In December 2013, the Supreme Court of India reinstated Section 377 of the Indian Penal Code (IPC 377), a colonial–era law that criminalizes any ‘carnal intercourse against the order of nature’. Similar to the ‘sodomy laws’ established in many other parts of the erstwhile British Empire, the law targets certain sex acts rather than any sexual or gender identity. However, the law is widely understood as specifically criminalizing homosexuality, and for many activists as well as the media, it has become a powerful symbol of discrimination against LGBT (lesbian, gay, bisexual, transgender) Indians.
At the same time, other activists have criticized the movement against IPC 377 for ignoring more substantial concerns facing disenfranchised LGBT people such as working class transgender communities, as 377 has been a relatively minor cause of discrimination compared to the quotidian forms of violence and stigma faced by such people.
In this panel discussion, Elakshi Kumar, Kareem Khubchandani and Aniruddha Dutta, three scholar–activists who have several years of experience with Indian LGBT communities and movements, will discuss the politics of the movement against IPC 377.
Aniruddha Dutta is an assistant professor in the departments of Gender, Women’s and Sexuality Studies and Asian and Slavic Languages and Literatures at the University of Iowa, and is also associated in advisory and voluntary capacities with several community–based organizations for transgender and queer people in eastern India. Dutta’s current research project, “Globalizing through the Vernacular: The Making of Gender and Sexual Minorities in Eastern India”, examines how gender/sexual identity politics in India challenges, reconfigures or reproduces structural hierarchies of class/caste and unequal access to citizenship.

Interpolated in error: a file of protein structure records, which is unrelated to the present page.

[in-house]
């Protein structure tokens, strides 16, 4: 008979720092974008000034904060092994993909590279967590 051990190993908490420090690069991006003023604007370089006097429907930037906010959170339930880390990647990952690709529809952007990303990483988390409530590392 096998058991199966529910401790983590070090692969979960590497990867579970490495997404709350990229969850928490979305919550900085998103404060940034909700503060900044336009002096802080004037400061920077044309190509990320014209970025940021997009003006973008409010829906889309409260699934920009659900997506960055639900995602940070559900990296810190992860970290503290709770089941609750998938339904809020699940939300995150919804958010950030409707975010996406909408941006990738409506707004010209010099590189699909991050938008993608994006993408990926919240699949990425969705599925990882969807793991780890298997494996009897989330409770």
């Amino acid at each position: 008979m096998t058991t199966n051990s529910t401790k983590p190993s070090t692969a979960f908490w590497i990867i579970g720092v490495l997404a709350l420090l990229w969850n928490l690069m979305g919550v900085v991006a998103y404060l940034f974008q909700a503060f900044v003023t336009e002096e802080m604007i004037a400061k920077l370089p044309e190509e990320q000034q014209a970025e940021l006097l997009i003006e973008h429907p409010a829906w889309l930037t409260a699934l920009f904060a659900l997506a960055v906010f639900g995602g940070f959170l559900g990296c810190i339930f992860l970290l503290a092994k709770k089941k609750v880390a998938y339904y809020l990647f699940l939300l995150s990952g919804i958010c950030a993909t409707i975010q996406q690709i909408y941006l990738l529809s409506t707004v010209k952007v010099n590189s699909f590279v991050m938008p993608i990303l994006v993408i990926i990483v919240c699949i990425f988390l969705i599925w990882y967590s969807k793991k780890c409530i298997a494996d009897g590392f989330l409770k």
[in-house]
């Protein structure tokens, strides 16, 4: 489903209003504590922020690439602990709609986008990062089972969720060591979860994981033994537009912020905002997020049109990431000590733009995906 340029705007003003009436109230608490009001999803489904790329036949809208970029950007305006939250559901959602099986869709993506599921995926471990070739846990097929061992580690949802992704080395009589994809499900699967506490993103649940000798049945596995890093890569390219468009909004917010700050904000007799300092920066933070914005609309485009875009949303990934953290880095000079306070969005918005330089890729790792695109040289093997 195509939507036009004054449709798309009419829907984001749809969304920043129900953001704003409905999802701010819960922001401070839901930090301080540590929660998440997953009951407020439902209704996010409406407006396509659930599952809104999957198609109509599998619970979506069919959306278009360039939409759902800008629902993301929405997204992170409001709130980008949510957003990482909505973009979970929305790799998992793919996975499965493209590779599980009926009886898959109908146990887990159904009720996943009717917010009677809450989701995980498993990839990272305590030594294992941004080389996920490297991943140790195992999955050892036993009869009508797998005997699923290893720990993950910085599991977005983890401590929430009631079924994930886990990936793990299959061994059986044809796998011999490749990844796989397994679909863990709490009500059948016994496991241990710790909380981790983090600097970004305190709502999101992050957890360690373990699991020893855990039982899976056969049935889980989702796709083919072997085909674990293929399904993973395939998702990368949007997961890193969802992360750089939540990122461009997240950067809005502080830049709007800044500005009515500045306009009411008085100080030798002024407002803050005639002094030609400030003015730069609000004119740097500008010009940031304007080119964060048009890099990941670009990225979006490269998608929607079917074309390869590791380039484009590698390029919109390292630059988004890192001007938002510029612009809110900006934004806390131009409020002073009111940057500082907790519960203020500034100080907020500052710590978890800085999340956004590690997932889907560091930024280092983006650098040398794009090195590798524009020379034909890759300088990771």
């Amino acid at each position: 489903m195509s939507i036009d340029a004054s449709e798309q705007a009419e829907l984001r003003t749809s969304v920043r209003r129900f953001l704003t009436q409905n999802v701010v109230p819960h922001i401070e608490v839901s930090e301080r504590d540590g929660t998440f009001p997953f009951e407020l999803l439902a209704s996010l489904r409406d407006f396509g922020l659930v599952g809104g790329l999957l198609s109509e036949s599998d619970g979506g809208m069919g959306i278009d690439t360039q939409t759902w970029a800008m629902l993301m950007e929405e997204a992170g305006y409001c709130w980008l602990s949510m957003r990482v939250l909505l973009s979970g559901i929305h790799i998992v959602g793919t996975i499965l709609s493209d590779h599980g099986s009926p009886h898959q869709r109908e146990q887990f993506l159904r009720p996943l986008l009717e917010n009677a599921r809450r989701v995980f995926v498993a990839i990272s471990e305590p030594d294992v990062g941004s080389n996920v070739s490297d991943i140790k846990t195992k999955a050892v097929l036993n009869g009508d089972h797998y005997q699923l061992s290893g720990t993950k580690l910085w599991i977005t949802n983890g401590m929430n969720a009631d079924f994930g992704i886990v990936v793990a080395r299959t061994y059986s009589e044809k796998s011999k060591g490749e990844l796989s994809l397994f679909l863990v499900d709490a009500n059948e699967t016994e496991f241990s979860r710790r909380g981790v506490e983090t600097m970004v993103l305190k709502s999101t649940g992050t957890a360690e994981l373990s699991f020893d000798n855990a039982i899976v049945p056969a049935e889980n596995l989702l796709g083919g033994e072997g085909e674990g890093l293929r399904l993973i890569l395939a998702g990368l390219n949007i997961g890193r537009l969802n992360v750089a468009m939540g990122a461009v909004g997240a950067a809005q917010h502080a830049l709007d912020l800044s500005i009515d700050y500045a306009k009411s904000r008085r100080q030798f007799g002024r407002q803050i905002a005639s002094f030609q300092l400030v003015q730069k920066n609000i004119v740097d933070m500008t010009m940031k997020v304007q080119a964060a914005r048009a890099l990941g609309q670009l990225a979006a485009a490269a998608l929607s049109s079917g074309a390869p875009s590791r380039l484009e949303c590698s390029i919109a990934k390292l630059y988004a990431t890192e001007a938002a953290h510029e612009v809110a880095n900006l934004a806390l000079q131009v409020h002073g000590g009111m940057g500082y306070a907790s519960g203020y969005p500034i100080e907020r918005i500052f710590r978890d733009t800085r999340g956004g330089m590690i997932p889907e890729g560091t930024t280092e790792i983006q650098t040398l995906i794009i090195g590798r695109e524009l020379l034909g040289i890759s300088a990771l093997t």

Elakshi Kumar is a PhD candidate at the Dept. of Gender, Women, and Sexuality Studies at the University of Minnesota. His research examines the complex embodiments and sociocultural articulations of female–masculinities at the intersections of Hindu nationalism, globalization, Queer and lower caste social movements in Indian public culture. He is affiliated with community–based groups like Sampoorna and Qashti, that organize and advocate for trans masculine people in India. He is also an alum of the Brown Boi Project.
Kareem Khubchandani is a PhD candidate in Performance Studies at Northwestern University writing a dissertation titled “Ishtyle: Queer Nightlife Performance in India and the South Asian Diaspora.” He is an activist working with the LGBT South Asian organization Trikone–Chicago, and with the Bangalore Campaign for Sexuality Minorities Rights. He is also a performance artist working in storytelling, drag, and dance.